14. Eric Zach, “The Church of QAnon: Will conspiracy theories form the basis of a new religious movement?”, 5/18/20.
15. Allison Nipert and Sammie Wicks, “QAnon and Human Trafficking Conspiracy Theories Are Causing More Harm Than Good,”, 9/4/20; and see the article “Fact or Conspiracy Theory? How the Spread of Misinformation Threatens Effective Solutions That Address Child Sex Trafficking
16. And many more like The Exodus Road and Covenant House and A21, just make sure to double check organizations through someone like Charity Navigator for financial accountability. And see the article “7 Ways Everyday People Can Help End Human Trafficking.”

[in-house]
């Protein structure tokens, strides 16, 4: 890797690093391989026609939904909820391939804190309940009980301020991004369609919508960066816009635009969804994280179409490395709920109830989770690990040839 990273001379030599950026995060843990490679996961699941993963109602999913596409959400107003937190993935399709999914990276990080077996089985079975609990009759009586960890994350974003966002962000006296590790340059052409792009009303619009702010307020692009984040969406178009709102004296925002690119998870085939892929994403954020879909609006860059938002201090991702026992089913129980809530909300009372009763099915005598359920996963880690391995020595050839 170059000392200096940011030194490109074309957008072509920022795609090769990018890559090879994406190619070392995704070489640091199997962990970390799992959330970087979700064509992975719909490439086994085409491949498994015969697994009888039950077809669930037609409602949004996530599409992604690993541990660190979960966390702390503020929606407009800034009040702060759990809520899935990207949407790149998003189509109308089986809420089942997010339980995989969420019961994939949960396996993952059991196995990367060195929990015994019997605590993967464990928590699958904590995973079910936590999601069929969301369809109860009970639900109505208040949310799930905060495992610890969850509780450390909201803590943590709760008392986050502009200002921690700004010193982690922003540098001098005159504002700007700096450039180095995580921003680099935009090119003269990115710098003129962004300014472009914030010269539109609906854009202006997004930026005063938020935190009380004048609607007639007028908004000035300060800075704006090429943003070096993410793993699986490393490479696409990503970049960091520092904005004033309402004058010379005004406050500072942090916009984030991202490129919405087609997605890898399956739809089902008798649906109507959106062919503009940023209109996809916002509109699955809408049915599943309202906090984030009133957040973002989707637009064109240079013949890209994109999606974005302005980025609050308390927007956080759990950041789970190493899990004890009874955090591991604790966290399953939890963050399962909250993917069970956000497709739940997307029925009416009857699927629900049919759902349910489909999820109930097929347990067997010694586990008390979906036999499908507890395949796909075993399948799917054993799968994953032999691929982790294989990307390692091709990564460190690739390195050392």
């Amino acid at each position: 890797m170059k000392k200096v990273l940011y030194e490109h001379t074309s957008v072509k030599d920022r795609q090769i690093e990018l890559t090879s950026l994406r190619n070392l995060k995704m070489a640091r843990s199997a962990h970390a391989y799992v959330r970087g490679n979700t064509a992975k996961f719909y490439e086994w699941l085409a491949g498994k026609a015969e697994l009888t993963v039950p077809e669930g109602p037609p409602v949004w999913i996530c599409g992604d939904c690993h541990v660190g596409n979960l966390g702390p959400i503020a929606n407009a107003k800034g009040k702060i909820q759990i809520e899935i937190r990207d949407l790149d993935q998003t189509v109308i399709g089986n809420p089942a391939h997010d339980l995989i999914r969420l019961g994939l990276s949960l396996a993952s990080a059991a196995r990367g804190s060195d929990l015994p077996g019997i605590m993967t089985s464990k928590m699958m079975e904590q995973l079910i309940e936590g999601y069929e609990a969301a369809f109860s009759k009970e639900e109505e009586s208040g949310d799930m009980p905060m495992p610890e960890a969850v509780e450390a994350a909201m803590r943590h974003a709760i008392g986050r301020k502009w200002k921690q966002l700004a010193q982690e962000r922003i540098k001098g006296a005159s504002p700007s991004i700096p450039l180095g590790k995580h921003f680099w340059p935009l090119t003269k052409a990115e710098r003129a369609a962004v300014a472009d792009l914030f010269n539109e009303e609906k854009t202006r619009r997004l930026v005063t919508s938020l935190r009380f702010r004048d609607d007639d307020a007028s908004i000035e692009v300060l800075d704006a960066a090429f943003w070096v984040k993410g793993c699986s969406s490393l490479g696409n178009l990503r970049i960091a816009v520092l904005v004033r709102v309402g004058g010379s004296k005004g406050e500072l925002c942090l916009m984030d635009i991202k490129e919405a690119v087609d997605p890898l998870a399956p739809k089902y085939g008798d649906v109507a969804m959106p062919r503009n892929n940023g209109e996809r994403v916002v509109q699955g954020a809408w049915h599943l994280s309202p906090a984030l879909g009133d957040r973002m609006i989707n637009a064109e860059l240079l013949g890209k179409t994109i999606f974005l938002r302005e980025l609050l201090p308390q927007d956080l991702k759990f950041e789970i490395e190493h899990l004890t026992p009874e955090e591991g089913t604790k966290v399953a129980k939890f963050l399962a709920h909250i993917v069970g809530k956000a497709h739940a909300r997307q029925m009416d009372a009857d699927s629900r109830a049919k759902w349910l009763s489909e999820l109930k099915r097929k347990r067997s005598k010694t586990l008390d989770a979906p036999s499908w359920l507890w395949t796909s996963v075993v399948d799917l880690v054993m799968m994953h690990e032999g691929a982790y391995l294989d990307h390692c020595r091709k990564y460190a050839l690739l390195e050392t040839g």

17.  Cameron McAllister, “Vital Signs with Cameron McAllister,” Episode: “Why Are We So Anxious? Pt. 1,” RZIM Ministries Podcasts,, 9/7/2020.



To read this issue of Christ and Pop Culture Magazine in full today, become a member for as little as $5 per month. Members also get full access to all back issues, free stuff each month, and entrance to our exclusive members-only group on Facebook—and you’ll help us keep the lights on. Join now.